Evan co-founded and acted as the artistic director for a nonprofit community-based art and music space in Davis, CA called Third Space Art Collective. His documentary film work focuses on art, music, and social movements with a particular interest on how these intersect.
He has been working with Melodius Thunk for over 10 years as a filmmaker, designer and web developer. He recenlty relocated to Tulsa as a part of the Tulsa Remote program.
Cinematographer, Editor, Colorist
Cinematographer, Editor, Colorist
Alejandro’s father dreamed of his son seeing the wonders of the world. After his father passed, Alejandro vowed to fulfill his father’s dream and packed his bags and bought a ticket to the other side of the planet. His travels would take him to India, war-torn Kashmir, across Europe, Sweden, all over Central and South America and of course through the towns, and villages and cities and back roads and byways and highways and sweeping beaches and jungles of his home country of Mexico.
Alejandro has worked as a filmmaker and editor for film and television. A 2016 shoe-string budget ecological short film “Metamorphosis” is winning awards in international film festivals. He has served as director of programs and documentaries for the Directorate General of Indian Education, Channel 11, TV UNAM, National Council for Educational Development, ILCE, UTE, CONACULTA, Televisa. He has also worked as a director, editor and colorist in advertising. He has made independent short films (“The Beast,” “Ana is Ana” “Notes on reality”, “Ray Trueno”, “Br3@d”) and created multimedia shows such as the “Bird Quartet” and “The Orchestra Thunder King” as well as audiovisual installations. He is skilled in professional editing and color correction programs. He is currently a partner and director of Kinomorfosis SA de CV, a company that has developed audiovisual content for the Interactive Baseball Museum, Museum of Birds, as well as political institutions. Alejandro has a B.A. in direction, editing and post-production from UNAM’s prestigious film program in Mexico City. He currently lives in Cuernevaca, Morelos with his wife and son and maintains production facilities in nearby Mexico City.
After getting a Bachelors Degree in Social Communication by the Autonomous Metropolitan University of Mexico (UAM), in Mexico City, and Masters Degree in Film & Video Production by the University of Technology, Sydney (UTS), Australia, Adrián returned to his home in Mexico City to create important documentary films that have gone on to win awards in numerous festivals. He has produced and directed films such as “Voces de la Guerrero” (“Voices of Guerrero”), which obtained the José Rovirosa Award for the Best Documentary in 2004, given byUniversity Center for Film Studies (CUEC) and the National Autonomous University of Mexico’s(UNAM) Film Archives and “Fuera de foco” (“Out of Focus”) which won some Best Documentary Awards and it’s been screened in more than 30 international film festivals. His documentaries focus on humanizing marginalized communities and bringing attention to important ecological issues.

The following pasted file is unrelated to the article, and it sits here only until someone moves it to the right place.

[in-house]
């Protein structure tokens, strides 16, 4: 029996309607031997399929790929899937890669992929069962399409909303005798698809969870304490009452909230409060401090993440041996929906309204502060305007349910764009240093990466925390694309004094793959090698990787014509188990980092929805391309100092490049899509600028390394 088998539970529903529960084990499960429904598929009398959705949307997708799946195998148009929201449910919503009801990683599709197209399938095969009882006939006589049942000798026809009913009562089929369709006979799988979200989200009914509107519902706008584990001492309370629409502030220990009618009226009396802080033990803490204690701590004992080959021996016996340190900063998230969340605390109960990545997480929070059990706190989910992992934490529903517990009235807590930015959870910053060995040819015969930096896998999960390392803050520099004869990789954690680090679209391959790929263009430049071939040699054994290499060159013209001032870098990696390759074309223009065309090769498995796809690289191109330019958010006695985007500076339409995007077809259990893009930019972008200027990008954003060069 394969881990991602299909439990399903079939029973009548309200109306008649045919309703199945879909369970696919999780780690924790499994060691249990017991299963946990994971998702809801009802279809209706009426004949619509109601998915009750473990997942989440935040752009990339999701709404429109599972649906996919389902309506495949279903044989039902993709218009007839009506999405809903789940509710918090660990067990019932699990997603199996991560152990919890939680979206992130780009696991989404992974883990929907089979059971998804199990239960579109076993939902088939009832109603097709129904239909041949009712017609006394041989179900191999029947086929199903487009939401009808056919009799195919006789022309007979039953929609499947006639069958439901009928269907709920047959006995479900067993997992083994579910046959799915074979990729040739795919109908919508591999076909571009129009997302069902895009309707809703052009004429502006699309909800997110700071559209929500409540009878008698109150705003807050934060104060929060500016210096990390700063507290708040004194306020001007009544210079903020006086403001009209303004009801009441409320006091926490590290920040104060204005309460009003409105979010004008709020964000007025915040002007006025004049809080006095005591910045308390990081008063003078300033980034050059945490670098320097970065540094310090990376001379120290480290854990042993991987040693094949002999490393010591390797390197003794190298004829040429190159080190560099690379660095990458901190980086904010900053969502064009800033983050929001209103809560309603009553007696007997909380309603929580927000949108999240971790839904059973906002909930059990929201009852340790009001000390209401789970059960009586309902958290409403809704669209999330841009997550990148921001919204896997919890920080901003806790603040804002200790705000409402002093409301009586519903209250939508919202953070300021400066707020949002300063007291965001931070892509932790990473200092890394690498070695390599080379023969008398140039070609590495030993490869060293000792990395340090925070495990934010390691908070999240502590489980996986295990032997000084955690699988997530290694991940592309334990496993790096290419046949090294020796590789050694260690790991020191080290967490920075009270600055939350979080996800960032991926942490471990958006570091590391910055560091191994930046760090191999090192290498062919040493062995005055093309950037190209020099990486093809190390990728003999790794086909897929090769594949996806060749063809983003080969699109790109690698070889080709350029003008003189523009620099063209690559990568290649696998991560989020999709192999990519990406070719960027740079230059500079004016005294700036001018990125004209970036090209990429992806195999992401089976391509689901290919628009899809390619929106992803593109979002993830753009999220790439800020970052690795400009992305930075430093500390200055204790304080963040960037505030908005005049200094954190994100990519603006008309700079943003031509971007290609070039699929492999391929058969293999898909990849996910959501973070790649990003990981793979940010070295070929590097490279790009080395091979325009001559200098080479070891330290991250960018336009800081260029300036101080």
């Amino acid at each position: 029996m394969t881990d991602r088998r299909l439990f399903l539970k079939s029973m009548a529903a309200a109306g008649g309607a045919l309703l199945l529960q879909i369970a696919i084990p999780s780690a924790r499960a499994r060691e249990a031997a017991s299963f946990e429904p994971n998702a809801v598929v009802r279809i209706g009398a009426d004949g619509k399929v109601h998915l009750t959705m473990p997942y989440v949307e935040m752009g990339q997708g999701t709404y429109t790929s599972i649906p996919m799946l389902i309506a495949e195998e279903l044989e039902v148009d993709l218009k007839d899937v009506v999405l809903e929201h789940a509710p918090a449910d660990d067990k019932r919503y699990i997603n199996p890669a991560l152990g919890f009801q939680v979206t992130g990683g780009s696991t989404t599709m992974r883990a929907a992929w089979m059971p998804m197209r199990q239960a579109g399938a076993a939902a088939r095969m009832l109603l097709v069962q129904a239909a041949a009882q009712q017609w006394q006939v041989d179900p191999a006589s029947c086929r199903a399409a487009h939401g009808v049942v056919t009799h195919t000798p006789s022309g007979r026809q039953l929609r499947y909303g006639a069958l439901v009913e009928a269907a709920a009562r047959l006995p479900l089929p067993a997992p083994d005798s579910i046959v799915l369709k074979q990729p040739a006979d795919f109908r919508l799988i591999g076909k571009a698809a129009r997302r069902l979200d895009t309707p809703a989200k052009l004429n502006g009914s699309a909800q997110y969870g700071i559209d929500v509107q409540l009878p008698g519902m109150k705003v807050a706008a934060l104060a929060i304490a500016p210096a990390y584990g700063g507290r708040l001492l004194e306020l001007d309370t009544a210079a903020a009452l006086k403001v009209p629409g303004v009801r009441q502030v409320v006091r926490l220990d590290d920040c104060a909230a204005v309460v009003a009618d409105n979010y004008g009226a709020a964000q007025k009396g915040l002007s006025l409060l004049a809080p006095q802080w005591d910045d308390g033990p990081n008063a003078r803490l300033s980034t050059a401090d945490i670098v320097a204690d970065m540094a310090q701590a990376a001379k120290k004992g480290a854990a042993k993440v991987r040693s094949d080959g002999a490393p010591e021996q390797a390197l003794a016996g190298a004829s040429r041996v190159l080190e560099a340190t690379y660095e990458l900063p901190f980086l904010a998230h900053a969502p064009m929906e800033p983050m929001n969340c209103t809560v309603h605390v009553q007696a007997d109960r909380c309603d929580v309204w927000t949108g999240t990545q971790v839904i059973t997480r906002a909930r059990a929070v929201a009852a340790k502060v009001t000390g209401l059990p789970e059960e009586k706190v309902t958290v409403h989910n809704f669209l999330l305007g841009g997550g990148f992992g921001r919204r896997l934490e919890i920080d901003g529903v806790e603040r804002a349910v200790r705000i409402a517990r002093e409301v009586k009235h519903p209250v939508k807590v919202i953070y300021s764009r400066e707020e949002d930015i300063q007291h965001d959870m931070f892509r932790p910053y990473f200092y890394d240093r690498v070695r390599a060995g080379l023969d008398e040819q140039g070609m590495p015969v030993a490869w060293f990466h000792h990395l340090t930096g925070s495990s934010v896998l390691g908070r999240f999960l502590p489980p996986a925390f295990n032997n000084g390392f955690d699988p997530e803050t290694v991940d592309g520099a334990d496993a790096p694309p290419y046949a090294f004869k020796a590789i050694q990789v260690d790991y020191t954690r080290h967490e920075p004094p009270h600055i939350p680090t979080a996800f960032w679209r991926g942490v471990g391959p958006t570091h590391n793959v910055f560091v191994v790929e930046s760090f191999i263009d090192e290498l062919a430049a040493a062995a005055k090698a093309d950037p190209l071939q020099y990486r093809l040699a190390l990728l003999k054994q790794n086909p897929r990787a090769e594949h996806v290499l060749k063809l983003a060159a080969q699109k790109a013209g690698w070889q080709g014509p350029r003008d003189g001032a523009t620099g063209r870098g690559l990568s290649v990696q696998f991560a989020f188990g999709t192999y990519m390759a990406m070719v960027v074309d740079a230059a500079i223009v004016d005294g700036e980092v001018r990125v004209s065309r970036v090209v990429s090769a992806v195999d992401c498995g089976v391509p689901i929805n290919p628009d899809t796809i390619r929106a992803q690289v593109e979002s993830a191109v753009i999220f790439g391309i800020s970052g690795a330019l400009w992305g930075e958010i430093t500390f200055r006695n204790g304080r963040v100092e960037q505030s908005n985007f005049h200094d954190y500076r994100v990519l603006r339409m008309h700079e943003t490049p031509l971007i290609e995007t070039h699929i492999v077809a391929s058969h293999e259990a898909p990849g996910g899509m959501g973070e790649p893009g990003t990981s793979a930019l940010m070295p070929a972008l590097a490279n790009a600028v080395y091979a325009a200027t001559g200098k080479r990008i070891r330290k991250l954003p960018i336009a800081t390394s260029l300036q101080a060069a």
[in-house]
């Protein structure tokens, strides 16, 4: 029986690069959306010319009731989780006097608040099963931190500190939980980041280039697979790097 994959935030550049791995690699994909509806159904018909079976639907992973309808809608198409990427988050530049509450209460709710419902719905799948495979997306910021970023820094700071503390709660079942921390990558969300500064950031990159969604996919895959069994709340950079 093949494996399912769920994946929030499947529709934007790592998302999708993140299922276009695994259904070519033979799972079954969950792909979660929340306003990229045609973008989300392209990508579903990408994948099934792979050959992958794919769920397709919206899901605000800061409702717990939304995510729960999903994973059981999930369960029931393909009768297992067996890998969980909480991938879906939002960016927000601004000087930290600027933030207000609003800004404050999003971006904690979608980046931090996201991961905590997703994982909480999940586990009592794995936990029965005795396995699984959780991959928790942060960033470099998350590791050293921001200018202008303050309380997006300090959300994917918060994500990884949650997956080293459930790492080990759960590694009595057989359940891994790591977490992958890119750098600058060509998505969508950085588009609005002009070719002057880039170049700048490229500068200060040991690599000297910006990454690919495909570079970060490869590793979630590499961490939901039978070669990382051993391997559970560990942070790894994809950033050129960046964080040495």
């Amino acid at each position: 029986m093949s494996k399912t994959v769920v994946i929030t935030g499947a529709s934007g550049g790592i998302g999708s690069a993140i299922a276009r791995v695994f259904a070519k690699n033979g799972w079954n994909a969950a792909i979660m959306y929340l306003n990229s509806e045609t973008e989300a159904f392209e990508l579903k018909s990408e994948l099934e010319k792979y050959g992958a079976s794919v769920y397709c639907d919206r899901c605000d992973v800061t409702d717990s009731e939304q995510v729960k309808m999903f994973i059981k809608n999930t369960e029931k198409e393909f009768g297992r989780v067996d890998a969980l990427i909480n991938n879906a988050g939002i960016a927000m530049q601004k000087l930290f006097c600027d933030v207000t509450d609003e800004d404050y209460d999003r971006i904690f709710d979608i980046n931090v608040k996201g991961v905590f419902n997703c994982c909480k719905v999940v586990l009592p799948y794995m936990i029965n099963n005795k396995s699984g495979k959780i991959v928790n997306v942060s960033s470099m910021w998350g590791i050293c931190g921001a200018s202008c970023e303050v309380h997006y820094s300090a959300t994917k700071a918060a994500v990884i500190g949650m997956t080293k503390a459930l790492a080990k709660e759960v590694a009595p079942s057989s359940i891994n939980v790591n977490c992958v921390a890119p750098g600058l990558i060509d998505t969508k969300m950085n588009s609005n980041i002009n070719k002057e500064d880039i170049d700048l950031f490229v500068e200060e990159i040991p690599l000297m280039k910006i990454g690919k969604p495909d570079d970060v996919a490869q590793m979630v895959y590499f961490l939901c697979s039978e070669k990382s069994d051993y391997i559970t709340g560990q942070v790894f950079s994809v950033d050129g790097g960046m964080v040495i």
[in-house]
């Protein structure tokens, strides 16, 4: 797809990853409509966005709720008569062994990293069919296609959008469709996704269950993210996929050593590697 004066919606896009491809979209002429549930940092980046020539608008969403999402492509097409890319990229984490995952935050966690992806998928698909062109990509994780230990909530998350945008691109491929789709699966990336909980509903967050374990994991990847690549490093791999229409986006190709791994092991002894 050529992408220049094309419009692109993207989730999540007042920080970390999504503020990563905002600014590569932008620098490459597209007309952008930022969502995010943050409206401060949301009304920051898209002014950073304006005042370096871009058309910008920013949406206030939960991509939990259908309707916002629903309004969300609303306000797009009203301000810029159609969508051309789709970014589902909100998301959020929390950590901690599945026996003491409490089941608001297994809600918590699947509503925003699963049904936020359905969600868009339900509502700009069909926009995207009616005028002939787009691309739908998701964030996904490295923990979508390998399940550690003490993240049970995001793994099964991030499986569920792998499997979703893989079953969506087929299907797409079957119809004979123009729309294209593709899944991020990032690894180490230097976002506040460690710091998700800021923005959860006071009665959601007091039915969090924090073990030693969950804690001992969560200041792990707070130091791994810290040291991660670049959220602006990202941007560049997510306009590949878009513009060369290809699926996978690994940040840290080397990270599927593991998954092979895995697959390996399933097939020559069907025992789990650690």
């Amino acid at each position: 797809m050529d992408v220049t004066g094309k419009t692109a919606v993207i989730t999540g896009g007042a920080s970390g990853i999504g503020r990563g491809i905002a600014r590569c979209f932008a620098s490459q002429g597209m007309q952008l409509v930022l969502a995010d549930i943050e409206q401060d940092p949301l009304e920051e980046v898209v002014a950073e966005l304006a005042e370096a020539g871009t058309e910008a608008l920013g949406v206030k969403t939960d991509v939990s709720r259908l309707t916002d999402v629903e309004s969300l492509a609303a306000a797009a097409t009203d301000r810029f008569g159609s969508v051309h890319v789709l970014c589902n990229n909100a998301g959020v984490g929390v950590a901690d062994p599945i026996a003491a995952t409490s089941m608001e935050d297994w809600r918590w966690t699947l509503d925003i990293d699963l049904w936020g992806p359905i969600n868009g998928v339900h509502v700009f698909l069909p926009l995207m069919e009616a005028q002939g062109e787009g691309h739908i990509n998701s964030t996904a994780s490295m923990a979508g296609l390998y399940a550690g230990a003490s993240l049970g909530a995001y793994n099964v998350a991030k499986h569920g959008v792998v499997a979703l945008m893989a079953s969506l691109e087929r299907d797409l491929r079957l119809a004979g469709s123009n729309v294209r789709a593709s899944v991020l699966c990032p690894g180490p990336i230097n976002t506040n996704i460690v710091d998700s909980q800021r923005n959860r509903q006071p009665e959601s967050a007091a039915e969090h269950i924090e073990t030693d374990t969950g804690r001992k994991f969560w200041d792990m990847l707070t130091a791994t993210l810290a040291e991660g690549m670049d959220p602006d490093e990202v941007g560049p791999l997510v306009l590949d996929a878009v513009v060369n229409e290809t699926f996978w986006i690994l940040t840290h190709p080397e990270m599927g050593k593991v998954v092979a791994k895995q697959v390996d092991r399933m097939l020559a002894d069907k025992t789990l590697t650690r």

Adrián is an independent documentary filmmaker and editor. In 2016 he directed a shoe-string-budget ecological short film, “Metamorphosis”, that is winning awards in international film festivals. He has worked in the production of film festivals and exhibitions such as the International Film Festival of Morelia (FICM) and Mexico City’s International Contemporary Film Festival (FICCO). He is a co-founder of the collective Homovidens and partner and co-founder of the audiovisual production house Kinomorfosis, in Mexico City. He has worked as director and editor of TV programs such as “México nuevo siglo” (“Mexico New Century” – Clío / Televisa), “En materia de pescado” (“Talking About Fish” – Once TV), “Aquilísimo” (Fox / Platforma) and “Fronteras interiores” (“Internal Boundaries)” – CANITEC / Solaris). He has imparted several film production workshops for different institutions and worked as a casting director for feature films such as “Malaventura” (“Misfortune”) by Michel Lipkes, “Mai morire” by Enrique Rivero, “Yo” (“I”) by Matthias Meyer and “Todo lo demás” (“Everything Else”) by Natalia Almada. He currently resides in Mexico City.
Mr. Eubanks graduated from Colgate University with a BA degree in Mathematics. Mr. Eubanks also earned a MS degree in Applied Mathematics and Computing Science from Stevens Institute of Technology. Additionally Mr. Eubanks studied mathematics at Stevens for 5 years as a Phd Candidate.
He was a U.S. Army officer during the Vietnam era and Member of Technical Staff at Bell Telephone Laboratories where he did research in Infra Red Physics, Mechanics and Gaming Theory. Mr. Eubanks was a founding member of First Harlem Securities Corporation one of the first Black owned broker dealers which became Members of the New York Stock Exchange. He served as First Harlem’s CFO, Executive Vice President and finally its Chairman and CEO. Mr. Eubanks was CFO, Vice Chairman and finally Chairman and CEO of W.R. Lazard and Company a broker dealer. He was Chairman of W.R. Lazard and Company, a money management firm with over 3 billion dollars in assets under management. In addition Mr. Eubanks has held series 24 (General Securities Principal) and series 27 (Financial and Operations Principal) licenses since 1972. He is also an Assistant Adjunct Professor at Borough of Manhattan Community College where he teaches Computer Internals and Computer Applications.